Ryan Reynolds plays Guy, a man who exists only in a video game. He is what is known as an "NPC", or non-player character, the game equivalent of a movie extra: someone who serves only to populate the background.
One day, Guy bumps into an attractive "hero" character named Molotovgirl (Jodie Comer) and, to his surprise, becomes self-aware. No longer content to deliver the same lines over and over again in his job as a bank clerk who is robbed daily (the game is sort of modeled on the Grand Theft Auto series, in which players can get up to all sorts of mayhem in a realistic city scenario), Guy finds himself falling for Molotovgirl, and will do whatever it takes to win her heart. That means, effectively, breaking out of his "non-player" routine and fighting the actual players, much to their surprise.
In the real world, Molotovgirl is an avatar controlled by Millie (Comer again), an unemployed computer programmer whose artificial intelligence software was coopted into the violent video game that Guy lives in. Her code stolen by a hilariously awful tech CEO named Antwan (the ubiquitous Taika Waititi), Millie tries to get her old partner Keys (Joe Keery, the innately likable breakout star of Stranger Things) to help her dig deep into the game to find the proof that would expose Antwan's theft. Slowly they realize that Guy is a byproduct of their own AI efforts, and so they enlist him in their cause.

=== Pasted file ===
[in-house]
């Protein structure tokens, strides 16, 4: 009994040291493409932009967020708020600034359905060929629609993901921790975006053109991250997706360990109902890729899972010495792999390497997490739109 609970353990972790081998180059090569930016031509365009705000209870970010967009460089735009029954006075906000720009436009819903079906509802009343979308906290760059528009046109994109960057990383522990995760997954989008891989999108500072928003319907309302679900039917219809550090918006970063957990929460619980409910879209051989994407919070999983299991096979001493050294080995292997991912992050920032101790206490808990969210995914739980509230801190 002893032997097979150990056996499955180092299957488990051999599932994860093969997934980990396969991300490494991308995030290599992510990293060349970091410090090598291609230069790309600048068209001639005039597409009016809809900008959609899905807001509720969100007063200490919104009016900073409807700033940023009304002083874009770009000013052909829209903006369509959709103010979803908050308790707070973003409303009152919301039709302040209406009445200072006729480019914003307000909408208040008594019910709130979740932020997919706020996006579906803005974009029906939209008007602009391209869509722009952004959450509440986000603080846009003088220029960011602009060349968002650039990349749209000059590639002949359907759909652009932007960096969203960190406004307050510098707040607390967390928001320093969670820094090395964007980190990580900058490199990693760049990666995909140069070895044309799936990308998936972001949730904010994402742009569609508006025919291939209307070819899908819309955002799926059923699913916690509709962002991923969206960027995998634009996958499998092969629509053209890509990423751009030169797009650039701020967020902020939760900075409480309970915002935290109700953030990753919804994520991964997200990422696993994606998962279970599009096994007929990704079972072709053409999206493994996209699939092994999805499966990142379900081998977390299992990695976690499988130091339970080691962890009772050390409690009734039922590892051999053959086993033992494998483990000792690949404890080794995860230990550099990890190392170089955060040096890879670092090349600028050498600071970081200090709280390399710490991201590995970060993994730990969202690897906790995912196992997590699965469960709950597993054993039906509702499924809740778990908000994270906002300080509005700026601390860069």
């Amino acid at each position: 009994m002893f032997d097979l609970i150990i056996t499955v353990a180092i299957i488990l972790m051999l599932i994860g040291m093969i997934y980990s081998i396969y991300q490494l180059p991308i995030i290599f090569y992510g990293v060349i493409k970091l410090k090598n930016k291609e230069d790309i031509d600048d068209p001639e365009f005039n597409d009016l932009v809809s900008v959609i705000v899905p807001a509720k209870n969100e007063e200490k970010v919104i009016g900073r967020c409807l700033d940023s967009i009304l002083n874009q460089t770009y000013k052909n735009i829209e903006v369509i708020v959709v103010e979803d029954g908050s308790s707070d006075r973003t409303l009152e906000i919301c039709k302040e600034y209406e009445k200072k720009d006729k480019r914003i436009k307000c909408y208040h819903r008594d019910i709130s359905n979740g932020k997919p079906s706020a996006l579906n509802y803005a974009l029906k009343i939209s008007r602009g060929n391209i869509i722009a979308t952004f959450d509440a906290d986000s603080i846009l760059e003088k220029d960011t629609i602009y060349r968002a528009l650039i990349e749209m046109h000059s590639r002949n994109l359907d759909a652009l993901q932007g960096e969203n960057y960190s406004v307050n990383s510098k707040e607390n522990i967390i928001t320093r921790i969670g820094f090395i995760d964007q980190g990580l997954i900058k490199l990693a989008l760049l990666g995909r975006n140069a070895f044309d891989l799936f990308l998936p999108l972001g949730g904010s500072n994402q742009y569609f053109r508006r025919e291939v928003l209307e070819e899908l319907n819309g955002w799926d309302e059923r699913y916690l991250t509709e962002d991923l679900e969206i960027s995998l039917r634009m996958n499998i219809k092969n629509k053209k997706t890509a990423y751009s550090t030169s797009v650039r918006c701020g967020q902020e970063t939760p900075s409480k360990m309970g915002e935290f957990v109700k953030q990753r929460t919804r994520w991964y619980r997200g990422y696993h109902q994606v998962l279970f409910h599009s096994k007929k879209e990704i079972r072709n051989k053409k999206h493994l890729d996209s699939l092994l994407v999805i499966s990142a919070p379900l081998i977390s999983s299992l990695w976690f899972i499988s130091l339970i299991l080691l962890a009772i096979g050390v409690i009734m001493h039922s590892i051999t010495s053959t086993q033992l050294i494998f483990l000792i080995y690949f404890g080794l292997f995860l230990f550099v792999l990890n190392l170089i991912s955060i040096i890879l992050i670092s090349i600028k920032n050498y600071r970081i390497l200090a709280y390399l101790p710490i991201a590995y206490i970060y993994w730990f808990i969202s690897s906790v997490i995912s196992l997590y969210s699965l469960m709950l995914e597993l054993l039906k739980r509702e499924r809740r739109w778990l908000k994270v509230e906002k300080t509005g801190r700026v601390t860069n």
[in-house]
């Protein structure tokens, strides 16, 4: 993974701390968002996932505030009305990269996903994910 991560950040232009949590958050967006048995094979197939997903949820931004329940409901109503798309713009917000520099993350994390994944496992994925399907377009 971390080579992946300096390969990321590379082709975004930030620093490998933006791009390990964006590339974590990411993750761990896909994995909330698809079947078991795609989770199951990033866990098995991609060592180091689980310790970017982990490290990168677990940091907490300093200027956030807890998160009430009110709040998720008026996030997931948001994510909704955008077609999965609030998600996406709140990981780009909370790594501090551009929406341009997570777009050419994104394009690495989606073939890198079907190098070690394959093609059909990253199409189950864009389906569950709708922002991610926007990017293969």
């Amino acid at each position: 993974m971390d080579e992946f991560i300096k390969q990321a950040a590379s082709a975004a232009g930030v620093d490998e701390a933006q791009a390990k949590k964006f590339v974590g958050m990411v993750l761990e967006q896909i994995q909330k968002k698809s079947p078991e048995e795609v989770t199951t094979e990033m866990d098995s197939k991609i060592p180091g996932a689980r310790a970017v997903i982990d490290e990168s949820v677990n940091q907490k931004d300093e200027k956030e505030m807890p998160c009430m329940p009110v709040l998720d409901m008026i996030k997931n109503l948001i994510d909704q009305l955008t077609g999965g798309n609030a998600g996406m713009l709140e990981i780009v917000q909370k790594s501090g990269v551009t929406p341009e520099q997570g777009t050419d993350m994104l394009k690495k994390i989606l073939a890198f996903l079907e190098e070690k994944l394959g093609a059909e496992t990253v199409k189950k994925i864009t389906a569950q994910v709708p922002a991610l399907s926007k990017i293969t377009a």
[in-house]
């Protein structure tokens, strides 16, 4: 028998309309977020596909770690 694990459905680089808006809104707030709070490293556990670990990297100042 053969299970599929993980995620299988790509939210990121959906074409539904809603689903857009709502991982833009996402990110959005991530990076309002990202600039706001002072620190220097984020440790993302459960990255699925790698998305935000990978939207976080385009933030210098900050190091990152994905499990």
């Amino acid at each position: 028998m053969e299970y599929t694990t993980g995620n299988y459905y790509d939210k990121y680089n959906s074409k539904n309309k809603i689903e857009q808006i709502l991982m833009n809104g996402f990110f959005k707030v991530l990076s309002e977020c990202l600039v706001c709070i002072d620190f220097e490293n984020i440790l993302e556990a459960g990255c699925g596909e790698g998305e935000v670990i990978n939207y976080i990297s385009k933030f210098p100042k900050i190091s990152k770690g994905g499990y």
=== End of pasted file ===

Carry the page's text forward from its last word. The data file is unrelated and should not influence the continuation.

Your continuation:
Free Guy is great fun, and it's nice to see an effects-laden Hollywood blockbuster be borne from an original screenplay (story by Matt Lieberman, screenplay by Lieberman and Zak Penn), although I should put "original" in quotes as the story borrows liberally from pop culture touchstones like The Matrix, Tron, The Truman Show, They Live, Groundhog Day, and I'm sure many others. And I wish it could have explored its existential premise a little more – it wouldn't have necessarily lost any energy in the process, and with a little more depth, the resultant film could have been a classic. As it stands, Free Guy is just good old fashioned Hollywood fare, the perfect popcorn movie.